Rome’s Colosseum introduces named tickets to combat touts

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Rome’s Colosseum introduces named tickets to combat touts
Visitors to Rome's ancient Colosseum have complained of difficulties in getting tickets via official channels throughout 2023. (Photo by Andreas SOLARO / AFP)

Italy’s biggest tourist attraction will from Wednesday bring in a new system to prevent resellers from snapping up all the official tickets online, the culture ministry said.


Named tickets may be more common at major sporting events, but from Wednesday, October 18th, you won’t be able to visit Rome’s Colosseum without one.

“From October 18th, named tickets will be introduced for all ticket types,” Italy's culture ministry announced in a statement on Monday.

It said the move was intended to “combat the phenomenon of touting and other speculative practices on entrance fees to the archaeological park."

Visitors will from Wednesday need to present ID with their ticket on arrival at the Colosseum “as happens at football matches", according to reports in newspaper La Repubblica.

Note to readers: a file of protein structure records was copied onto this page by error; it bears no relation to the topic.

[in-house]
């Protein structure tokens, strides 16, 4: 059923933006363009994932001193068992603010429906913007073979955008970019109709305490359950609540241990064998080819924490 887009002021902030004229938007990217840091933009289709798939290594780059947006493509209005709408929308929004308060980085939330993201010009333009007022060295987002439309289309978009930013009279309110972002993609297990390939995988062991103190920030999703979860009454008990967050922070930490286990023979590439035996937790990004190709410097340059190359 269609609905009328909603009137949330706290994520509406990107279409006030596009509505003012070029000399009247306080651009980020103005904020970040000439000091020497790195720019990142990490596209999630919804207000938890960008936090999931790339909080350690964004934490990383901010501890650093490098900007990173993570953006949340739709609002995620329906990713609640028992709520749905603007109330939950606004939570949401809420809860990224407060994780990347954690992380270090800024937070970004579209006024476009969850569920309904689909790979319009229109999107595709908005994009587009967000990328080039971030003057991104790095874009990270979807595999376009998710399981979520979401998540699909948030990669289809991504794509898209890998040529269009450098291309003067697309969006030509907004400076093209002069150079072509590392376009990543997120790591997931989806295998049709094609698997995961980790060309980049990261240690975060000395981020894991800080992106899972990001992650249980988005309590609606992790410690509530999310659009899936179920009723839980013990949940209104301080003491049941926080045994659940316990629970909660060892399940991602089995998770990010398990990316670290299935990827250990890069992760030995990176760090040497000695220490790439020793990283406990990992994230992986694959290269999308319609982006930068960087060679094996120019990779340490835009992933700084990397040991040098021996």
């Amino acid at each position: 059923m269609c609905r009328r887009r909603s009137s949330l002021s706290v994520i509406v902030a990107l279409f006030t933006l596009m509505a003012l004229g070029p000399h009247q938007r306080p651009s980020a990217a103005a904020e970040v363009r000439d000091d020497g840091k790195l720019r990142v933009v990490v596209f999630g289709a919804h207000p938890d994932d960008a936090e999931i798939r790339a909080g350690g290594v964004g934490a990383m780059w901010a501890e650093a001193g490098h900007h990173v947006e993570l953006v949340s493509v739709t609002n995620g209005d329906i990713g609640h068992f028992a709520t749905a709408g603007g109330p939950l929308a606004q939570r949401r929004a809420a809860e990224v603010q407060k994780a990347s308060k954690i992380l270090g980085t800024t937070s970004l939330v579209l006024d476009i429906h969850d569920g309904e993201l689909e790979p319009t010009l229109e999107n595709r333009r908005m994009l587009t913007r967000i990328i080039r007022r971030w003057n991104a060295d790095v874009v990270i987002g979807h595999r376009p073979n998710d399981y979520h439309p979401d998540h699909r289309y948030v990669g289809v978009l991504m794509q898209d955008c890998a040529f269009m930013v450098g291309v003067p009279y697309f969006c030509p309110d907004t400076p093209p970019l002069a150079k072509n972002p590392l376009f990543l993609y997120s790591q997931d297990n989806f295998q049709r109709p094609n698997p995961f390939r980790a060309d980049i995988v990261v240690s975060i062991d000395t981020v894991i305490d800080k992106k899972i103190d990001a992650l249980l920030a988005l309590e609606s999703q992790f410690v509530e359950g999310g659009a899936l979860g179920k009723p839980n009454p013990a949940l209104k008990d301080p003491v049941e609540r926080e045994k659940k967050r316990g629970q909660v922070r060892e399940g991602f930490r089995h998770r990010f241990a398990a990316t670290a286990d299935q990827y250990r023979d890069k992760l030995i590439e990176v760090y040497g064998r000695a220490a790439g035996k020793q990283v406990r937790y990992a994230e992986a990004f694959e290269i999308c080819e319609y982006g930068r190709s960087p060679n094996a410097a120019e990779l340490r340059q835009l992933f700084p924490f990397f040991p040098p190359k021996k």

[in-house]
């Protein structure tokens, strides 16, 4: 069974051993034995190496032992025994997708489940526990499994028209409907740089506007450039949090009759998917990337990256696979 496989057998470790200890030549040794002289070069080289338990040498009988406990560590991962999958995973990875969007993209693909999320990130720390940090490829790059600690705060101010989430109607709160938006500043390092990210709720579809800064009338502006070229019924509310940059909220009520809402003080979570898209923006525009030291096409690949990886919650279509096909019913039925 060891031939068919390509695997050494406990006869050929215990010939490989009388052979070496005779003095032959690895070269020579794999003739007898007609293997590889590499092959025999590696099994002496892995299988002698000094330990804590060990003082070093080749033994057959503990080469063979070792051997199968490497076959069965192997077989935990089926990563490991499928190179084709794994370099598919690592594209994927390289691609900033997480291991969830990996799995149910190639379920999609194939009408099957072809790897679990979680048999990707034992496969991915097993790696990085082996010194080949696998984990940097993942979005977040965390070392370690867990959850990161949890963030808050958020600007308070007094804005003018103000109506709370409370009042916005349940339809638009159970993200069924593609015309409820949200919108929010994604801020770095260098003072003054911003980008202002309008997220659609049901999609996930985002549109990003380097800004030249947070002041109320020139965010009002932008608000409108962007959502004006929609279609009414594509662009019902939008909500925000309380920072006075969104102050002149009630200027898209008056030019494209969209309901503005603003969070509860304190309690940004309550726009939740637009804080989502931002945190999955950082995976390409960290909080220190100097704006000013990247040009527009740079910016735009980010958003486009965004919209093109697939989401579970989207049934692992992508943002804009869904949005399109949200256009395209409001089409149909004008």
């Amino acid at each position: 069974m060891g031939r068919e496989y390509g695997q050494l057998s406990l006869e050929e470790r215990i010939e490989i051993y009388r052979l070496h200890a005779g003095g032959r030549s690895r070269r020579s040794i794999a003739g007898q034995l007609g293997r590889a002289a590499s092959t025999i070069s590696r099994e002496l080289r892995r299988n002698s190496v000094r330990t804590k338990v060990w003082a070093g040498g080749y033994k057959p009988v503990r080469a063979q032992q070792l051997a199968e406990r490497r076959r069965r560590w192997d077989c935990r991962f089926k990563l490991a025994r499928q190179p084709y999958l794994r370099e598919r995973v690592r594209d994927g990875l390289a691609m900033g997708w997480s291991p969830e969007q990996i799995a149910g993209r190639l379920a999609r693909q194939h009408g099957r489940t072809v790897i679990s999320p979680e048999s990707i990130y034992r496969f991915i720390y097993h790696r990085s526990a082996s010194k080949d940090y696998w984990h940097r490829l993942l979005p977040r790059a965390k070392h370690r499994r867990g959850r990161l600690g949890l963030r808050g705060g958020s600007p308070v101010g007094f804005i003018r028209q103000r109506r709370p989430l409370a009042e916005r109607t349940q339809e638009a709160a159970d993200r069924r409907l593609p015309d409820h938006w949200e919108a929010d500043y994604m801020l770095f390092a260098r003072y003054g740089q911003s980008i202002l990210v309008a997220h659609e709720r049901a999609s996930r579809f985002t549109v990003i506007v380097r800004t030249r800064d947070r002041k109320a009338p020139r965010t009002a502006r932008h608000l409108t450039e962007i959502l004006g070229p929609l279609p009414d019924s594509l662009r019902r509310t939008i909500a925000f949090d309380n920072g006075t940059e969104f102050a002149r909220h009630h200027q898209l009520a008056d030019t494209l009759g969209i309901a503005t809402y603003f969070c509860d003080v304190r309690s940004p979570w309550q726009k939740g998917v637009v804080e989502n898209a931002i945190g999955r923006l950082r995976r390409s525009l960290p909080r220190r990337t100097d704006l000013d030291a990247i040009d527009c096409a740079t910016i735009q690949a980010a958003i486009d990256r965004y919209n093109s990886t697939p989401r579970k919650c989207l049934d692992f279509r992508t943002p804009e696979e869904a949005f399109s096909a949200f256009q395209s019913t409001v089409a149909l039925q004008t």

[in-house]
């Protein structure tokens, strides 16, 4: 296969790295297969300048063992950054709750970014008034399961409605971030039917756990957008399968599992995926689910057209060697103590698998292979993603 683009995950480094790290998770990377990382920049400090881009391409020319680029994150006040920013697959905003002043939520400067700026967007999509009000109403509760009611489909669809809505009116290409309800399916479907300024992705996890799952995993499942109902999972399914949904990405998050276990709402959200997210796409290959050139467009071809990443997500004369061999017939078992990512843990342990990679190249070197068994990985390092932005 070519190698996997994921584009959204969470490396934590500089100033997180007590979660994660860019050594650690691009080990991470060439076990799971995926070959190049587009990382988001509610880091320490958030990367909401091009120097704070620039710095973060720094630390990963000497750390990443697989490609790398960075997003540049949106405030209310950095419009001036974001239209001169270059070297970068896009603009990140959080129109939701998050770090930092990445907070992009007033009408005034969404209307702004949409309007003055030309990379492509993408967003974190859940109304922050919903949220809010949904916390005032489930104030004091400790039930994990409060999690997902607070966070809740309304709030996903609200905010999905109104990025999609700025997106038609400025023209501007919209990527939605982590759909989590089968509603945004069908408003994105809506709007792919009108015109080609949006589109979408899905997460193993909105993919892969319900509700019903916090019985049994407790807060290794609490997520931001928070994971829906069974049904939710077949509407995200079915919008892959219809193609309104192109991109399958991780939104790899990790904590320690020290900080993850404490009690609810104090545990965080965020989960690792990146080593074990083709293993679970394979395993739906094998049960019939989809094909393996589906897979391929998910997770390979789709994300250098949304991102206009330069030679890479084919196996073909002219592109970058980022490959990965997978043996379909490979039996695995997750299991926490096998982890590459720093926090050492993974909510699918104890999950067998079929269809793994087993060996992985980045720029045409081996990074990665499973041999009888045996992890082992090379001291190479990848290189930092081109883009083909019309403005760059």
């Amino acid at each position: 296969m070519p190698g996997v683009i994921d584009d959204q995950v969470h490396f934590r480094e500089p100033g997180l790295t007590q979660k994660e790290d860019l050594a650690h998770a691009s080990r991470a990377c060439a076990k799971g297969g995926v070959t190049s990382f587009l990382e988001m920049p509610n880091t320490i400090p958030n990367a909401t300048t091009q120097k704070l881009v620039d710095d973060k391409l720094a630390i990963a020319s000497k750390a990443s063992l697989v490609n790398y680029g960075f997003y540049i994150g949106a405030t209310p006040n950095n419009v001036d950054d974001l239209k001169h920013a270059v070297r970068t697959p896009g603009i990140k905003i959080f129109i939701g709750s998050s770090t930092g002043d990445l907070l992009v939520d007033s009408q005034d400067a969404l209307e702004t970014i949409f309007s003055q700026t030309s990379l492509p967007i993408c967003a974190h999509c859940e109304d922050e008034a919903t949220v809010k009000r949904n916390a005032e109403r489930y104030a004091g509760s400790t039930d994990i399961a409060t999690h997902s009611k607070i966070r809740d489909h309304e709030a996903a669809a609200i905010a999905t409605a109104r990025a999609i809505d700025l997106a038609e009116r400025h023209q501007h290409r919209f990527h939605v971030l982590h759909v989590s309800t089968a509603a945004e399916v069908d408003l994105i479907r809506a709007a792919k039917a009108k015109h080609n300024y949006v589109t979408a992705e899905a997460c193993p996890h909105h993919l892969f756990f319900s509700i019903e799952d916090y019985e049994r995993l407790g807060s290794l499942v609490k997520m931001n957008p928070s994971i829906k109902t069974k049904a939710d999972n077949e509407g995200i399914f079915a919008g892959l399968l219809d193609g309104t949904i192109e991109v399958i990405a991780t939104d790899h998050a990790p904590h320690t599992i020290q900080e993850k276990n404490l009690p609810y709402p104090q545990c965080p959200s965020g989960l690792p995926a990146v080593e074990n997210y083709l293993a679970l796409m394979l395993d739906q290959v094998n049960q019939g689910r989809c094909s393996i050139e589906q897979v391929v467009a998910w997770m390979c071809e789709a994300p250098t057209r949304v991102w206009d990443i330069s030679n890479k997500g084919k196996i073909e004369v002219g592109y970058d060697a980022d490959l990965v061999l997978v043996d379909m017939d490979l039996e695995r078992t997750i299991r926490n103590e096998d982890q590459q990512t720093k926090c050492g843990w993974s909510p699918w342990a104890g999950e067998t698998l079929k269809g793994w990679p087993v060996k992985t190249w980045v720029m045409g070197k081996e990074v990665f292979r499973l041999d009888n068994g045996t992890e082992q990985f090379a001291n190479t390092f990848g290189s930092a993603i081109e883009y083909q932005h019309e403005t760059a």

EXPLAINED: How to get tickets for Rome’s Colosseum under new rules

The new requirement is one of several changes being made by the attraction’s management aimed at stopping resellers from snapping up official tickets online using automatic software and reselling them at inflated prices.

Italy's competition watchdog in July launched an investigation into claims Colosseum tickets were being bought in bulk by bots and resold on other websites at several times the official price, often as part of packages including "skip the line" tours.


The watchdog was investigating the official vendor Società Cooperativa Culture (CoopCulture), as well as the websites Musement, GetYourGuide, Tiqets and Viator over the claims, following complaints from visitors who found official tickets were not available to purchase.

READ ALSO: Italy investigates inflated prices for Colosseum tickets

Tickets will now be sold via the official website, and “a new ticket office will be opened in addition to the existing one and the number of tickets sold on site will be doubled,” the culture ministry stated.

Italy’s biggest tourist attraction, the Colosseum receives millions of visitors each year.



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